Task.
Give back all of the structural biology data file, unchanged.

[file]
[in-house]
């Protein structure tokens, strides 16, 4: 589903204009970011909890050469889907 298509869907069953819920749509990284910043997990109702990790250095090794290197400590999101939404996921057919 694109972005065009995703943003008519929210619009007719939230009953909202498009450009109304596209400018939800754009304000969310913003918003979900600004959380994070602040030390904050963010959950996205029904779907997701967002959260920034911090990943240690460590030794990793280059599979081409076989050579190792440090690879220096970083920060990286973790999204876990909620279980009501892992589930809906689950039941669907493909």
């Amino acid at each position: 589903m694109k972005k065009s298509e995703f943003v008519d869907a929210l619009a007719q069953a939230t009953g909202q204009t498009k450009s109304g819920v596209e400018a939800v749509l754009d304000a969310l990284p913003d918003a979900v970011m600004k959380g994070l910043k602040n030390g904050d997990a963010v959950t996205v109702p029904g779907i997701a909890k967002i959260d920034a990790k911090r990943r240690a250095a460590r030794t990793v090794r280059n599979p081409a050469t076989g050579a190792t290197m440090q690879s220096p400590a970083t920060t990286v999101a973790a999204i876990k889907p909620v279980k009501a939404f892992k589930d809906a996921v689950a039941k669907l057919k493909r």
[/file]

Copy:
[in-house]
């Protein structure tokens, strides 16, 4: 589903204009970011909890050469889907 298509869907069953819920749509990284910043997990109702990790250095090794290197400590999101939404996921057919 694109972005065009995703943003008519929210619009007719939230009953909202498009450009109304596209400018939800754009304000969310913003918003979900600004959380994070602040030390904050963010959950996205029904779907997701967002959260920034911090990943240690460590030794990793280059599979081409076989050579190792440090690879220096970083920060990286973790999204876990909620279980009501892992589930809906689950039941669907493909």
């Amino acid at each position: 589903m694109k972005k065009s298509e995703f943003v008519d869907a929210l619009a007719q069953a939230t009953g909202q204009t498009k450009s109304g819920v596209e400018a939800v749509l754009d304000a969310l990284p913003d918003a979900v970011m600004k959380g994070l910043k602040n030390g904050d997990a963010v959950t996205v109702p029904g779907i997701a909890k967002i959260d920034a990790k911090r990943r240690a250095a460590r030794t990793v090794r280059n599979p081409a050469t076989g050579a190792t290197m440090q690879s220096p400590a970083t920060t990286v999101a973790a999204i876990k889907p909620v279980k009501a939404f892992k589930d809906a996921v689950a039941k669907l057919k493909r």